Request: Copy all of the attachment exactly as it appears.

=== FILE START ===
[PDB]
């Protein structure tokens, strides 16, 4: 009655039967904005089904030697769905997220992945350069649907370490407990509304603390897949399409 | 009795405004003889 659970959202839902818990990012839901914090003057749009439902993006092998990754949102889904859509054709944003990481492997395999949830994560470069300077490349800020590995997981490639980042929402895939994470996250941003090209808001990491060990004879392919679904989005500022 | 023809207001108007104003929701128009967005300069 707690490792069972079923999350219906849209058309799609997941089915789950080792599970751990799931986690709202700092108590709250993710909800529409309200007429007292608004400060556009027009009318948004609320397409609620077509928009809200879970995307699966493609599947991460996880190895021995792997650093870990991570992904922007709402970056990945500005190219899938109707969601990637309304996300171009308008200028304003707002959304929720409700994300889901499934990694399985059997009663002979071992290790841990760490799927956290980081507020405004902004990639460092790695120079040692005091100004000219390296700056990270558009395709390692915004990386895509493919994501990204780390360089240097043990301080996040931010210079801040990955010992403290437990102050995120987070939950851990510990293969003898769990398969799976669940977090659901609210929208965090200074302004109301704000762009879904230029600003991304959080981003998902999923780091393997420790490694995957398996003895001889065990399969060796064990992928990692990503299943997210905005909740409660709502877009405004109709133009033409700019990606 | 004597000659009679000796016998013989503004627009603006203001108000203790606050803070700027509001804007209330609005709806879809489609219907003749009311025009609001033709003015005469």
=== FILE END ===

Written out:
[PDB]
């Protein structure tokens, strides 16, 4: 009655039967904005089904030697769905997220992945350069649907370490407990509304603390897949399409 | 009795405004003889 659970959202839902818990990012839901914090003057749009439902993006092998990754949102889904859509054709944003990481492997395999949830994560470069300077490349800020590995997981490639980042929402895939994470996250941003090209808001990491060990004879392919679904989005500022 | 023809207001108007104003929701128009967005300069 707690490792069972079923999350219906849209058309799609997941089915789950080792599970751990799931986690709202700092108590709250993710909800529409309200007429007292608004400060556009027009009318948004609320397409609620077509928009809200879970995307699966493609599947991460996880190895021995792997650093870990991570992904922007709402970056990945500005190219899938109707969601990637309304996300171009308008200028304003707002959304929720409700994300889901499934990694399985059997009663002979071992290790841990760490799927956290980081507020405004902004990639460092790695120079040692005091100004000219390296700056990270558009395709390692915004990386895509493919994501990204780390360089240097043990301080996040931010210079801040990955010992403290437990102050995120987070939950851990510990293969003898769990398969799976669940977090659901609210929208965090200074302004109301704000762009879904230029600003991304959080981003998902999923780091393997420790490694995957398996003895001889065990399969060796064990992928990692990503299943997210905005909740409660709502877009405004109709133009033409700019990606 | 004597000659009679000796016998013989503004627009603006203001108000203790606050803070700027509001804007209330609005709806879809489609219907003749009311025009609001033709003015005469």